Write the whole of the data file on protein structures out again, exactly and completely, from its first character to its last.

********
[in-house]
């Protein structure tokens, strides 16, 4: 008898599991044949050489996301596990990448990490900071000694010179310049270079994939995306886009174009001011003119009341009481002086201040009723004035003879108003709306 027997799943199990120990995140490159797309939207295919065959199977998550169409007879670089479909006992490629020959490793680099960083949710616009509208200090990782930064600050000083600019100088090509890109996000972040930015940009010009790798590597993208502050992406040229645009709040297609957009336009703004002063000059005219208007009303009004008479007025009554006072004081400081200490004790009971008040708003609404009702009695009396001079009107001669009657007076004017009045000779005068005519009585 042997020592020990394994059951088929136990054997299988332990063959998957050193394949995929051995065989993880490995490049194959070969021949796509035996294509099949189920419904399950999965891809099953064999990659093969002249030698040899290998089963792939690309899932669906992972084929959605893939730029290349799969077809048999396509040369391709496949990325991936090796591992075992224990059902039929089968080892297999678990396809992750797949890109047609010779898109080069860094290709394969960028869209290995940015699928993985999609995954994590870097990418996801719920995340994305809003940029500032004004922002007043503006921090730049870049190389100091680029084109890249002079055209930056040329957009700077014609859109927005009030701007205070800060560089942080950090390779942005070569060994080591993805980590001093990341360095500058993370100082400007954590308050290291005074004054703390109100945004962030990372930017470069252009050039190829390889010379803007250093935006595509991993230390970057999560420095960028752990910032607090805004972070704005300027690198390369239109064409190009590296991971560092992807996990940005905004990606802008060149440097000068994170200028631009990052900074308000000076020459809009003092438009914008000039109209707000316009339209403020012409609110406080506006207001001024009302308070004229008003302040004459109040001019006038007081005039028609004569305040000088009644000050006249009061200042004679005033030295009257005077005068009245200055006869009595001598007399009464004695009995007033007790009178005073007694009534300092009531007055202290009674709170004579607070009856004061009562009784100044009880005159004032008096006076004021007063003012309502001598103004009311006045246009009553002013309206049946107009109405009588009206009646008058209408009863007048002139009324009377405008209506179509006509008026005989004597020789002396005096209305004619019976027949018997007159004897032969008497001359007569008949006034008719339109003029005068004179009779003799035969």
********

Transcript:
[in-house]
């Protein structure tokens, strides 16, 4: 008898599991044949050489996301596990990448990490900071000694010179310049270079994939995306886009174009001011003119009341009481002086201040009723004035003879108003709306 027997799943199990120990995140490159797309939207295919065959199977998550169409007879670089479909006992490629020959490793680099960083949710616009509208200090990782930064600050000083600019100088090509890109996000972040930015940009010009790798590597993208502050992406040229645009709040297609957009336009703004002063000059005219208007009303009004008479007025009554006072004081400081200490004790009971008040708003609404009702009695009396001079009107001669009657007076004017009045000779005068005519009585 042997020592020990394994059951088929136990054997299988332990063959998957050193394949995929051995065989993880490995490049194959070969021949796509035996294509099949189920419904399950999965891809099953064999990659093969002249030698040899290998089963792939690309899932669906992972084929959605893939730029290349799969077809048999396509040369391709496949990325991936090796591992075992224990059902039929089968080892297999678990396809992750797949890109047609010779898109080069860094290709394969960028869209290995940015699928993985999609995954994590870097990418996801719920995340994305809003940029500032004004922002007043503006921090730049870049190389100091680029084109890249002079055209930056040329957009700077014609859109927005009030701007205070800060560089942080950090390779942005070569060994080591993805980590001093990341360095500058993370100082400007954590308050290291005074004054703390109100945004962030990372930017470069252009050039190829390889010379803007250093935006595509991993230390970057999560420095960028752990910032607090805004972070704005300027690198390369239109064409190009590296991971560092992807996990940005905004990606802008060149440097000068994170200028631009990052900074308000000076020459809009003092438009914008000039109209707000316009339209403020012409609110406080506006207001001024009302308070004229008003302040004459109040001019006038007081005039028609004569305040000088009644000050006249009061200042004679005033030295009257005077005068009245200055006869009595001598007399009464004695009995007033007790009178005073007694009534300092009531007055202290009674709170004579607070009856004061009562009784100044009880005159004032008096006076004021007063003012309502001598103004009311006045246009009553002013309206049946107009109405009588009206009646008058209408009863007048002139009324009377405008209506179509006509008026005989004597020789002396005096209305004619019976027949018997007159004897032969008497001359007569008949006034008719339109003029005068004179009779003799035969």